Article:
Filmmaking has often sat at the forefront of digital technology, so it won’t come as a surprise that there are hundreds of apps built just for us. Over the years, I’ve swarmed my iPhone with more downloads than it can handle, trying out everything in the app store like a kid in a candy shop.

As you might expect, many were completely useless (or at least not relevant), but some have changed the way I work forever. Need to see a 3D map of where exactly the sun will be at 4pm in two months’ time when you start filming? Want to know if the sunrise tomorrow morning is going to be worth the trek to shoot on location? Not a fan of math and need to calculate the intervals for your timelapse? It’s all covered here.

I’m excited to share with you the genuine gems I’ve found.

1. Meteo Earth

“Interactive 3D Globe Brings Weather to Life”Meteo Earth Filmmaking App

No one likes to be caught out in the rain, unless it’s what the script calls for. Whether you’re looking for sun, rain, cloud cover, snow, hail, or a tropical storm, Meteo Earth is by far the coolest way of seeing 24 hours into the future. Adapted from a professional weather forecaster’s tool, this app is particularly useful for checking for cloud cover and imminent rain. Where most weather apps will only give you an hourly breakdown with novel symbols, this one turns you into a by-the-minute weather man.

Available on Mac, PC, iPhone, and Android.
Price: Free

2. Google Earth

Continuing the theme of 3D globes, Google Earth is another god-like app that I keep finding new uses for. Most major cities are mapped with 3D models, making it a fantastic virtual location scouting tool. Recently, I needed an open top, multi-story car park to the east of Denver with a clear westerly view for a timelapse. Try asking a local on the street for one of those. Google Earth helped me find one in just a few minutes. Taking it one step further, I was able to track the precise position of the sun, simulating how it would move in my actual timelapse.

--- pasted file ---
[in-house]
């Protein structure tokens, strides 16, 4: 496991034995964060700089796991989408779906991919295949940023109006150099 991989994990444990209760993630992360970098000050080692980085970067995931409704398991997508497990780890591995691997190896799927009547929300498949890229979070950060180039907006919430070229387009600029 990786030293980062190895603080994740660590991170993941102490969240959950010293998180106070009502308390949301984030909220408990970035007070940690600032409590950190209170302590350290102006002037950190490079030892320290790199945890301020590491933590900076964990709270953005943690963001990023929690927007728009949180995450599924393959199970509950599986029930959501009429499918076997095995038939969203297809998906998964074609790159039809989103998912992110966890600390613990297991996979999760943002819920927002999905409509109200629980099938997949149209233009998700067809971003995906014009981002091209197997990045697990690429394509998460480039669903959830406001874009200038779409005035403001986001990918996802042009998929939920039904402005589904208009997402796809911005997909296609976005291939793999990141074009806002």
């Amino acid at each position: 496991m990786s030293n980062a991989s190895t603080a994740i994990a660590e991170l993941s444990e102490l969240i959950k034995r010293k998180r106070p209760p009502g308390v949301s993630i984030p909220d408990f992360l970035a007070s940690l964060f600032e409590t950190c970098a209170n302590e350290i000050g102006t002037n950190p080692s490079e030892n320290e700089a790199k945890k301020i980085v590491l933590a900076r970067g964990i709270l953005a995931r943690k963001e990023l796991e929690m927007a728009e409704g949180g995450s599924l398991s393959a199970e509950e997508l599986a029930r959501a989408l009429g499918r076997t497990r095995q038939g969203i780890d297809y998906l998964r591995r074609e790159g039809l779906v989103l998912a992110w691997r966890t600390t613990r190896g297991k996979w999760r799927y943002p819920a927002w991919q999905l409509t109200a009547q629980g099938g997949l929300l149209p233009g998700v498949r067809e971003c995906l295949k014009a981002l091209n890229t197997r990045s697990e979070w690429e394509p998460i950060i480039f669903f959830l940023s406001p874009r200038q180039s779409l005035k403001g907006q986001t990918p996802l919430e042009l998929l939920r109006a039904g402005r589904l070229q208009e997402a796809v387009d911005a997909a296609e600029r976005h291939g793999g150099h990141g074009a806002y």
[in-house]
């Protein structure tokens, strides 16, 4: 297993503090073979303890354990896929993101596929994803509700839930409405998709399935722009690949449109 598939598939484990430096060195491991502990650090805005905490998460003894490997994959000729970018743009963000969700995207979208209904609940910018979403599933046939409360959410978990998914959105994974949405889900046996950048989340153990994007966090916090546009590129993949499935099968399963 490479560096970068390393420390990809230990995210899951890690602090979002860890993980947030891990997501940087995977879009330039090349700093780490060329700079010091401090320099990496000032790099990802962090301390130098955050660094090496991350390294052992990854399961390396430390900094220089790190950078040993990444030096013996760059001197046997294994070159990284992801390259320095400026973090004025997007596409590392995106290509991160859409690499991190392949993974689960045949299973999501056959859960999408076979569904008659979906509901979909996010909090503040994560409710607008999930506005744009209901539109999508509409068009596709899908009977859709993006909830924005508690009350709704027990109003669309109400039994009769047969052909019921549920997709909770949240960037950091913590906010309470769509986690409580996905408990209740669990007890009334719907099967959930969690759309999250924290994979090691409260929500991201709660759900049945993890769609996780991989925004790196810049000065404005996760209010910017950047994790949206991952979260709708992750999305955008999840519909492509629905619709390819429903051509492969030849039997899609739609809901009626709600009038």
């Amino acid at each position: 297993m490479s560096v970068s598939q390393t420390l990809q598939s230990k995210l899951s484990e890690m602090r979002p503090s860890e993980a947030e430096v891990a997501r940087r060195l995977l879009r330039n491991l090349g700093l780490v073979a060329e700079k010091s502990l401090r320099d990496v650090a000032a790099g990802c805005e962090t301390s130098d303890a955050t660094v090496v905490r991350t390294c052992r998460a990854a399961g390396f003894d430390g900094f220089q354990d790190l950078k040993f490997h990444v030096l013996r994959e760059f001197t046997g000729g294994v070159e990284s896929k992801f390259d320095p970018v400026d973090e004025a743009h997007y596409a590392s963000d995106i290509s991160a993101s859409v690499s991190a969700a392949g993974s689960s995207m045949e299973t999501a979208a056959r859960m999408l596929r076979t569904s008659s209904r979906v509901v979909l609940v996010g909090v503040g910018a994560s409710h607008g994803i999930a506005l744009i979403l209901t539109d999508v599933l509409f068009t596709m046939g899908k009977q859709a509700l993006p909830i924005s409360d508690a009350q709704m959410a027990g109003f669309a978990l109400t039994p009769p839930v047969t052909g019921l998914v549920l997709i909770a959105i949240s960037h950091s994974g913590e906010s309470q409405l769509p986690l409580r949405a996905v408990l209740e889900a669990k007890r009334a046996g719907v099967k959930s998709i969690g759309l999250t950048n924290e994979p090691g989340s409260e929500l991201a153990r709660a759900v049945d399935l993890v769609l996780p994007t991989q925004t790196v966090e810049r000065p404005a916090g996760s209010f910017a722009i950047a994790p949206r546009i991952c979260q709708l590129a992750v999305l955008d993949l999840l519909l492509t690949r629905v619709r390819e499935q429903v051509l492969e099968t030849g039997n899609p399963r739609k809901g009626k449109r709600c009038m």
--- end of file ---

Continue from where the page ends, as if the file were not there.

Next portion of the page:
Available on Mac, PC, iPhone, and Android.
Price: Free

Use Google Earth For Filmmaking

3. Sun Seeker

Predict the suns movement for the perfect shot with Sun SeekerWhile Google Earth is very powerful, it’s quite time-consuming to get a prediction for the sun’s location when you’re out and about. Sun Seeker, on the other hand, uses an augmented reality approach, allowing you to point your phone at the sky and see the sun’s location at any time of day and throughout the year. I’m often seen standing in the street or on a bridge waving my phone around like an old man who thinks it’ll help him find reception. When I’m scouting a location, I take screenshots within this app. These screenshots end up becoming a part of my pre-production plans.Available on iPhone and Android.
Price: Free


4. The Photographers Ephemeris

It’s easy to mistake me for a weather man with all of these apps but hold on, this one is unique. At the core of this app is a mapping tool for seeing how sunlight will fall on the land, at any time, anywhere on earth. It gets better. Hidden within the settings is an option called ‘Skyfire’, a unique tool for predicting where the most colourful sunrises and sunsets will be over the next 2-4 days. Want to know whether it’s worth getting up at 4AM tomorrow for a sunrise? Perhaps you can plan your shoot around an otherworldly sunset that’s going to get you the money shot. You can even set you phone to notify you when one is on the way.

Available on iPhone and Android.
Price for Skyfire: £28.99 per year with a 30-day free trial.

Skyfire app is great for timelapse shoots

5. DSLR Filmmaker Toolkit